The European Union and the United States of America have aligned together to explore and fashion out ways to further trade and technological interests of both parties.
The two parties on Wednesday agreed to continue the efforts of 10 expert-level panels that had hitherto being exploring and recommending solutions to trade disputes and challenges that had bedevilled the two global entities.
In the first two days of the talks in Pittsburg, the EU and the U.S instructed the working groups to carry on with deliberations on climate, technology standards to global trade issues, and tariffs that had caused tension between the U.S. and the EU and alleged China predatory commercial practices.
The Inaugural meeting of the U.S-E.U Trade and Technology Council had the U.S. delegation being led by Commerce Secretary, Gina Raimondo, Trade Representative, Katherine Tai and Antony Blinken the U.S. Secretary of State, with the meeting taking place at a time when the EU is smarting from its exclusion from a new U.S-British-Australian security initiative. The U.S. –British-Australian collaboration was mooted to counter China’s increasing control in the Indo-Pacific region.
Commerce Secretary, Raimondo sought to quell the anger in the EU circles when he opined that the contentious Indo-Pacific dispute was not in the mandate of the TTC and therefore not a subject of discussion. Blinken and the EU delegation hailed the talks , saying it was extremely productive and cooperative as the two parties seek to push new narratives for global commerce.
“We’re working very, very closely together,” Blinken said. “When we’re working together we have a unique ability to help shape the norms and standards and rules that will govern the way technology is used; technology affects the lives of virtually all of our citizens. We have an ability to set the pace to set the standard.”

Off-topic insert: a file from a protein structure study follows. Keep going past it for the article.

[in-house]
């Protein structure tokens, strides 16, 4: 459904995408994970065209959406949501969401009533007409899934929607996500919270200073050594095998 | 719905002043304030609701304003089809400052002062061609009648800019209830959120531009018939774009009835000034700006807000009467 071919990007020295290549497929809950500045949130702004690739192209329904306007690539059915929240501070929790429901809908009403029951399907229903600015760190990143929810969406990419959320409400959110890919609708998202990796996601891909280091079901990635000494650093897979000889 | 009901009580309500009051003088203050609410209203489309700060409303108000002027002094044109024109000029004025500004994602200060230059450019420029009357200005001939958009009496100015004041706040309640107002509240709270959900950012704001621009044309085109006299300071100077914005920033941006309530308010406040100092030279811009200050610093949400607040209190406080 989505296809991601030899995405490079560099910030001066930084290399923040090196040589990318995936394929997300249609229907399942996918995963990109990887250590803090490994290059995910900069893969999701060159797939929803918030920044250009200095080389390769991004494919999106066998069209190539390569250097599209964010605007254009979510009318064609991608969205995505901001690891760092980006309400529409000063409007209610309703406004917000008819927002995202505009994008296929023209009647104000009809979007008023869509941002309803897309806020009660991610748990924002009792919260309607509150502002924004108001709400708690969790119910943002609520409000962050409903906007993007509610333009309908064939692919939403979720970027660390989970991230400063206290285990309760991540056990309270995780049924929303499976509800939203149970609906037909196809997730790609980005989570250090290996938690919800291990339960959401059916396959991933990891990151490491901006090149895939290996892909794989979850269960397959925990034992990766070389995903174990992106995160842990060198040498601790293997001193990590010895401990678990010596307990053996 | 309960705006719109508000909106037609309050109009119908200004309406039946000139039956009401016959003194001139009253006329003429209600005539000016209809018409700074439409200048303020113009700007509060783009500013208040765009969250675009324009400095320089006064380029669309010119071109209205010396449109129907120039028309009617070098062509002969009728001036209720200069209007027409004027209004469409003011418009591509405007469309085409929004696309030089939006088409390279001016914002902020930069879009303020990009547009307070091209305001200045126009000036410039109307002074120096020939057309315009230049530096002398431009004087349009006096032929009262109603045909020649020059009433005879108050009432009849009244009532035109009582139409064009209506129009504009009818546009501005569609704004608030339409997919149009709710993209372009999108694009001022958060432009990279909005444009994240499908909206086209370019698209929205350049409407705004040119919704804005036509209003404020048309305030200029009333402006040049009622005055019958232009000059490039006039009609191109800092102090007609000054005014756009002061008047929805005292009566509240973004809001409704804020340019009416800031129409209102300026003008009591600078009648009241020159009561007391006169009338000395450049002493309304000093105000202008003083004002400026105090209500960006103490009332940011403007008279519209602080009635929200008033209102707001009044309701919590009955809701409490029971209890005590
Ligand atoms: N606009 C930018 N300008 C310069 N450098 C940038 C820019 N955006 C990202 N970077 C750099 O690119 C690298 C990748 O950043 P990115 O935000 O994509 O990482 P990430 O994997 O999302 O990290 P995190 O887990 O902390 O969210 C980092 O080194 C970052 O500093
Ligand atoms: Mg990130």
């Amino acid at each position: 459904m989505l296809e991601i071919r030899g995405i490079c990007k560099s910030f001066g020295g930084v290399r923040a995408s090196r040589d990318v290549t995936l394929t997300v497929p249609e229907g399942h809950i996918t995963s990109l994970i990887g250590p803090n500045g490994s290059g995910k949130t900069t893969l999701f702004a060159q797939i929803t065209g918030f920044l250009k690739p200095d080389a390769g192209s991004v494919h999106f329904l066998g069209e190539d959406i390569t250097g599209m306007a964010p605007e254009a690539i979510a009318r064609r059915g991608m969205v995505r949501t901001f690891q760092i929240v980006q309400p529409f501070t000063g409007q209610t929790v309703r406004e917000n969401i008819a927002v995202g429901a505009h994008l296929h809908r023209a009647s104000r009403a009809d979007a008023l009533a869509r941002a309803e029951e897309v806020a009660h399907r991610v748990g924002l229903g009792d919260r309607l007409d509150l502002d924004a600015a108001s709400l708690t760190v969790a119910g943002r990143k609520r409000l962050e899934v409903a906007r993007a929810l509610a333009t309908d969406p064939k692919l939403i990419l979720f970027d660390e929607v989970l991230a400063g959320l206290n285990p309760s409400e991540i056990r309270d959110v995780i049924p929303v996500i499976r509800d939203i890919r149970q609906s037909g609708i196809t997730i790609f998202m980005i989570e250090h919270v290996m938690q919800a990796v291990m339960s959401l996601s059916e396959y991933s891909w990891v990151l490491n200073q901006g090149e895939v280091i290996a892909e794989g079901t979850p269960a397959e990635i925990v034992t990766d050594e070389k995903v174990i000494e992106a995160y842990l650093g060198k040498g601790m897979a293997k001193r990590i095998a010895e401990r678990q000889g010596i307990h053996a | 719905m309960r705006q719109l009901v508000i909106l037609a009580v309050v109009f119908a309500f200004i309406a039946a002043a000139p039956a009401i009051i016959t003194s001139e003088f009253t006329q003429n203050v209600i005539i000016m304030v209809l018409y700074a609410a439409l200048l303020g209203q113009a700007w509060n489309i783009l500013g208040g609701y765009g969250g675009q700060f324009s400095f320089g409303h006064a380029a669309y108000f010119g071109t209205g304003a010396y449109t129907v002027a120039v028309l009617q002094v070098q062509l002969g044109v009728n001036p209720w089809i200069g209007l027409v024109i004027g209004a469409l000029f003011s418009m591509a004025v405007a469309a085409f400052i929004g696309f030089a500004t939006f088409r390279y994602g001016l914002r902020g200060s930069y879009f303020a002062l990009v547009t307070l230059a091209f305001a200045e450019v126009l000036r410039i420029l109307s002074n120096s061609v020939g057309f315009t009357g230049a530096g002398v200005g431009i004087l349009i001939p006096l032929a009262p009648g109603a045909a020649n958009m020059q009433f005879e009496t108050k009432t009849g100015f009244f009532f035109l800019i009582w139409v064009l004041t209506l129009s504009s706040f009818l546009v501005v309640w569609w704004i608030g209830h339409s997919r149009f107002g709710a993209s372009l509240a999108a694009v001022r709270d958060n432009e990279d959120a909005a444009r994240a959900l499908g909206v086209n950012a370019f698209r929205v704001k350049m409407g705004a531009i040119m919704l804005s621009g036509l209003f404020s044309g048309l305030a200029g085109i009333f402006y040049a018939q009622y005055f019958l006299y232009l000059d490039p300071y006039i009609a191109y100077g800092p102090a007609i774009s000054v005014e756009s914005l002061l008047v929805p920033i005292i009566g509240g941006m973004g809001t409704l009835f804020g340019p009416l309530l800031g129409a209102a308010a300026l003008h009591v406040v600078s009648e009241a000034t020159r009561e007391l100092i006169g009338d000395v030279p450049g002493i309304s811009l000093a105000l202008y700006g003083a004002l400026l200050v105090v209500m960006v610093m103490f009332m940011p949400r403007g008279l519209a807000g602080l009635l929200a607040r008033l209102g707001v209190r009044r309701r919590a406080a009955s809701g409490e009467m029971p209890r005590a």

The two sides In a joint statement released after Wednesday’s discussions agreed on the need to maintain investment screening and export controls, affirmed their intention to develop artificial intelligence systems that are “innovative and trustworthy” and “respect universal human rights and shared democratic values,” and committed to partnering on a rebalance of semi-conductor supply chains.
The parties also agreed that the working group on export controls would on October 27 meet again.
The EU and the U.S. had hoped to synergize and make progress on several contentious issues, which included the U.S, tariffs on EU steel and aluminum ports, and a collaborative stance against China’s commercial policies, even though the 17-page joint statement fell short of making references to China by name.
The United States saw the opportunity of the gathering to renew its push for its antagonism of what it termed a ‘coercive and unfair trade practices by Beijing’.
The Trade and Technology Council (TTC), which was launched in June when U.S President, Joe Biden visited Europe became a focal point for brewing tensions between the U.S. and France, with plans by the government in Paris to delay the meeting uncovered.
The tensions escalated early September when the United States, Britain and Australia announced AUKUS, the new Indo-Pacific security initiative that brazenly excluded France and the European Union. It got heated that it immediately resulted in the cancellation of a multibillion-dollar Australian-French submarine contract. France in its reaction to the announcement, called a “stab in the back” by ostensible allies, and immediately recalled its ambassadors to the United States and Australia.
Notable of the complaints by the French authorities is that the E.U has an active and very vital role in the Indo-Pacific, warning that any move to blunt Chinese influence in the region without France input would be unsuccessful.
The new talks at Pittsburg is coming at a time the U.S Government led by Joe Biden is seeking to complete a review of Ex-President Trump’s government trade policies with China.